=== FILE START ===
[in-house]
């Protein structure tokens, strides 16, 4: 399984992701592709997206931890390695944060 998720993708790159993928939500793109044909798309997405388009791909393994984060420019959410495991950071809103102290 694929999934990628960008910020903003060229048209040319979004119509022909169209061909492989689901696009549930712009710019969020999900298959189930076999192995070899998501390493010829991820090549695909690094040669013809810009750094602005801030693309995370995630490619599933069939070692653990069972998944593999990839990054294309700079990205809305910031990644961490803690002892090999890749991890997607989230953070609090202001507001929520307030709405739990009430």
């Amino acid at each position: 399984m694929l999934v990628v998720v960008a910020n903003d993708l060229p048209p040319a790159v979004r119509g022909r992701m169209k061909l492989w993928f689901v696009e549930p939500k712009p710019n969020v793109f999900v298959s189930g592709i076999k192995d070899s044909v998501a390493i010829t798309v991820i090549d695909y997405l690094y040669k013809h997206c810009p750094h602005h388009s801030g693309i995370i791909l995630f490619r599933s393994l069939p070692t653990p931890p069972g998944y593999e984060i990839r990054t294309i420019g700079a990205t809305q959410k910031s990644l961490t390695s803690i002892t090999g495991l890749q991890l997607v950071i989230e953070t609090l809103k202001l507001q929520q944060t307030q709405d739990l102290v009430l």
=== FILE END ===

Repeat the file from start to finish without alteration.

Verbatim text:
[in-house]
């Protein structure tokens, strides 16, 4: 399984992701592709997206931890390695944060 998720993708790159993928939500793109044909798309997405388009791909393994984060420019959410495991950071809103102290 694929999934990628960008910020903003060229048209040319979004119509022909169209061909492989689901696009549930712009710019969020999900298959189930076999192995070899998501390493010829991820090549695909690094040669013809810009750094602005801030693309995370995630490619599933069939070692653990069972998944593999990839990054294309700079990205809305910031990644961490803690002892090999890749991890997607989230953070609090202001507001929520307030709405739990009430």
């Amino acid at each position: 399984m694929l999934v990628v998720v960008a910020n903003d993708l060229p048209p040319a790159v979004r119509g022909r992701m169209k061909l492989w993928f689901v696009e549930p939500k712009p710019n969020v793109f999900v298959s189930g592709i076999k192995d070899s044909v998501a390493i010829t798309v991820i090549d695909y997405l690094y040669k013809h997206c810009p750094h602005h388009s801030g693309i995370i791909l995630f490619r599933s393994l069939p070692t653990p931890p069972g998944y593999e984060i990839r990054t294309i420019g700079a990205t809305q959410k910031s990644l961490t390695s803690i002892t090999g495991l890749q991890l997607v950071i989230e953070t609090l809103k202001l507001q929520q944060t307030q709405d739990l102290v009430l």